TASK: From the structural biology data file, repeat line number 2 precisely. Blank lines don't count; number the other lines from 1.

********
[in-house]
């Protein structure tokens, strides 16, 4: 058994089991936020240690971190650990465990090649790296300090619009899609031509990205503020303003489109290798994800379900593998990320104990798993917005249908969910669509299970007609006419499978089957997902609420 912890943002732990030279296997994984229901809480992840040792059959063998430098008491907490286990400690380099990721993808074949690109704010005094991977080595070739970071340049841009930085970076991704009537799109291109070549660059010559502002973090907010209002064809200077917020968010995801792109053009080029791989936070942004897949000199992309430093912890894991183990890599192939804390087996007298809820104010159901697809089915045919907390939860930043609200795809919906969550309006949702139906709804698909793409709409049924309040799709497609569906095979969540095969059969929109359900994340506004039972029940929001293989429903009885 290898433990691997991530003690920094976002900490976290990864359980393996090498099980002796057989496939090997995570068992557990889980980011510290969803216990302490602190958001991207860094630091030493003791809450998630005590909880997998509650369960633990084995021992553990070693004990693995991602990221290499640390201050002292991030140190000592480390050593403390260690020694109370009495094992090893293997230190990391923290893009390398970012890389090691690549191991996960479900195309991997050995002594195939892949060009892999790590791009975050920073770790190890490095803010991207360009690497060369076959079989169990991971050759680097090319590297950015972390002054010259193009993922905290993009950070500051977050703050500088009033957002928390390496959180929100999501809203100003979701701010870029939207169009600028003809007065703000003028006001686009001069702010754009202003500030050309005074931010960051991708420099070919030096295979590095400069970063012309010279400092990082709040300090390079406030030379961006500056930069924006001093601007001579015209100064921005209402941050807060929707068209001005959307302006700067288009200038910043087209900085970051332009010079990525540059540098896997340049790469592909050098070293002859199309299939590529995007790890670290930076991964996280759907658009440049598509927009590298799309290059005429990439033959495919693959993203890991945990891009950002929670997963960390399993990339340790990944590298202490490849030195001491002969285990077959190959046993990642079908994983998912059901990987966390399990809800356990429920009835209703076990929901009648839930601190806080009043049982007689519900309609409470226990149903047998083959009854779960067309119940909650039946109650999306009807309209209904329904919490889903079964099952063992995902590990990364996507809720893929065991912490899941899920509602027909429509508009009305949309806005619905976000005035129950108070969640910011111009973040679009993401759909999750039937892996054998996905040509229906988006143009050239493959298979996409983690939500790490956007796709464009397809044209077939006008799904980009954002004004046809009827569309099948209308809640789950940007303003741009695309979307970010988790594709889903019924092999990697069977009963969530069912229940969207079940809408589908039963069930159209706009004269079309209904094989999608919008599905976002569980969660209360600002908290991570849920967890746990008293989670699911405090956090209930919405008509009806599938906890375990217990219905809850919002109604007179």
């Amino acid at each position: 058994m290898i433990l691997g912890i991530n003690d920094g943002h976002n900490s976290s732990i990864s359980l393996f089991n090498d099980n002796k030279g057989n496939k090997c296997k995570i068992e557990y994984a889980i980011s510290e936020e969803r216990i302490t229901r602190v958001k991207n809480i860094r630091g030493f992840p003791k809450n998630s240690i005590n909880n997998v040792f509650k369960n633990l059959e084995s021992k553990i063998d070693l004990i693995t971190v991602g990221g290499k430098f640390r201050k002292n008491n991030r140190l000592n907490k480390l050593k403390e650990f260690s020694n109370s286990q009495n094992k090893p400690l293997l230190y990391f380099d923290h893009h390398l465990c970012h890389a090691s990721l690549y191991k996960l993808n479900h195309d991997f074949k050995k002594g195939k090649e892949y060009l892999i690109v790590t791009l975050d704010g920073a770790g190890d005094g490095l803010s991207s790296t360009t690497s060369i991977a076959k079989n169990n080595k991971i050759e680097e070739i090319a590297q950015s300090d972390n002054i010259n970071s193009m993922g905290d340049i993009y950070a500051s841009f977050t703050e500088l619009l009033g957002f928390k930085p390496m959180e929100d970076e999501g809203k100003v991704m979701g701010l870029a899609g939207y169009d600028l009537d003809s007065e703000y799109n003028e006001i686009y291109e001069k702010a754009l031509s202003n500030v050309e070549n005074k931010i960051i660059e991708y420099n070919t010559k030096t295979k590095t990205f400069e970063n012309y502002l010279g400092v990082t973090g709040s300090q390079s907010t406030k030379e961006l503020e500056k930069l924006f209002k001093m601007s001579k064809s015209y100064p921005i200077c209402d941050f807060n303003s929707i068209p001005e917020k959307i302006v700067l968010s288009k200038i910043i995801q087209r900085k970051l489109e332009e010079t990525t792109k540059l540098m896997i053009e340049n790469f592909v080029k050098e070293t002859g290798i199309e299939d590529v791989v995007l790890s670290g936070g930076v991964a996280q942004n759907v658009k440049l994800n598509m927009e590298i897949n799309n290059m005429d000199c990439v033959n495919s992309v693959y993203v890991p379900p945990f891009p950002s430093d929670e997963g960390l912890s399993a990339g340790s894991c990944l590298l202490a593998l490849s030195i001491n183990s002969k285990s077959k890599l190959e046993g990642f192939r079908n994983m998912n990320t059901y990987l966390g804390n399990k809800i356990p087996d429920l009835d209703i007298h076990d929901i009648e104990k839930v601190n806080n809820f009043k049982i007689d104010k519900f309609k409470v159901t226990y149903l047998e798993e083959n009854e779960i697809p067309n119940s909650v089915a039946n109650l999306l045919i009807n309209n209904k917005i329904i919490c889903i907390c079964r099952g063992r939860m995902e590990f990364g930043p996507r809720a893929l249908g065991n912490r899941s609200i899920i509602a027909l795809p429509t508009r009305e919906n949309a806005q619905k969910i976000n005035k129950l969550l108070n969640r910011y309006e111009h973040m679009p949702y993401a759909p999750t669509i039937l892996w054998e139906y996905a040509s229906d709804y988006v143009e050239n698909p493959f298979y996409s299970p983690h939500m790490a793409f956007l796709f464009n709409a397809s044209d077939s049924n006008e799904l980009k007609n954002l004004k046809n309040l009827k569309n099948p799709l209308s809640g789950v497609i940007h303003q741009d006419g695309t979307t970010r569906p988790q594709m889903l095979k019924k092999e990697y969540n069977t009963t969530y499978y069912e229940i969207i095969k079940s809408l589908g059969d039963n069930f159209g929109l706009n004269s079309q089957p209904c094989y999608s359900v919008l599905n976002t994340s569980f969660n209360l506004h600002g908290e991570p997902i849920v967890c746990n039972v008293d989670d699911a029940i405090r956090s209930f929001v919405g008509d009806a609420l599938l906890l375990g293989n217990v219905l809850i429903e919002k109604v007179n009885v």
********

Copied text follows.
């Protein structure tokens, strides 16, 4: 058994089991936020240690971190650990465990090649790296300090619009899609031509990205503020303003489109290798994800379900593998990320104990798993917005249908969910669509299970007609006419499978089957997902609420 912890943002732990030279296997994984229901809480992840040792059959063998430098008491907490286990400690380099990721993808074949690109704010005094991977080595070739970071340049841009930085970076991704009537799109291109070549660059010559502002973090907010209002064809200077917020968010995801792109053009080029791989936070942004897949000199992309430093912890894991183990890599192939804390087996007298809820104010159901697809089915045919907390939860930043609200795809919906969550309006949702139906709804698909793409709409049924309040799709497609569906095979969540095969059969929109359900994340506004039972029940929001293989429903009885 290898433990691997991530003690920094976002900490976290990864359980393996090498099980002796057989496939090997995570068992557990889980980011510290969803216990302490602190958001991207860094630091030493003791809450998630005590909880997998509650369960633990084995021992553990070693004990693995991602990221290499640390201050002292991030140190000592480390050593403390260690020694109370009495094992090893293997230190990391923290893009390398970012890389090691690549191991996960479900195309991997050995002594195939892949060009892999790590791009975050920073770790190890490095803010991207360009690497060369076959079989169990991971050759680097090319590297950015972390002054010259193009993922905290993009950070500051977050703050500088009033957002928390390496959180929100999501809203100003979701701010870029939207169009600028003809007065703000003028006001686009001069702010754009202003500030050309005074931010960051991708420099070919030096295979590095400069970063012309010279400092990082709040300090390079406030030379961006500056930069924006001093601007001579015209100064921005209402941050807060929707068209001005959307302006700067288009200038910043087209900085970051332009010079990525540059540098896997340049790469592909050098070293002859199309299939590529995007790890670290930076991964996280759907658009440049598509927009590298799309290059005429990439033959495919693959993203890991945990891009950002929670997963960390399993990339340790990944590298202490490849030195001491002969285990077959190959046993990642079908994983998912059901990987966390399990809800356990429920009835209703076990929901009648839930601190806080009043049982007689519900309609409470226990149903047998083959009854779960067309119940909650039946109650999306009807309209209904329904919490889903079964099952063992995902590990990364996507809720893929065991912490899941899920509602027909429509508009009305949309806005619905976000005035129950108070969640910011111009973040679009993401759909999750039937892996054998996905040509229906988006143009050239493959298979996409983690939500790490956007796709464009397809044209077939006008799904980009954002004004046809009827569309099948209308809640789950940007303003741009695309979307970010988790594709889903019924092999990697069977009963969530069912229940969207079940809408589908039963069930159209706009004269079309209904094989999608919008599905976002569980969660209360600002908290991570849920967890746990008293989670699911405090956090209930919405008509009806599938906890375990217990219905809850919002109604007179």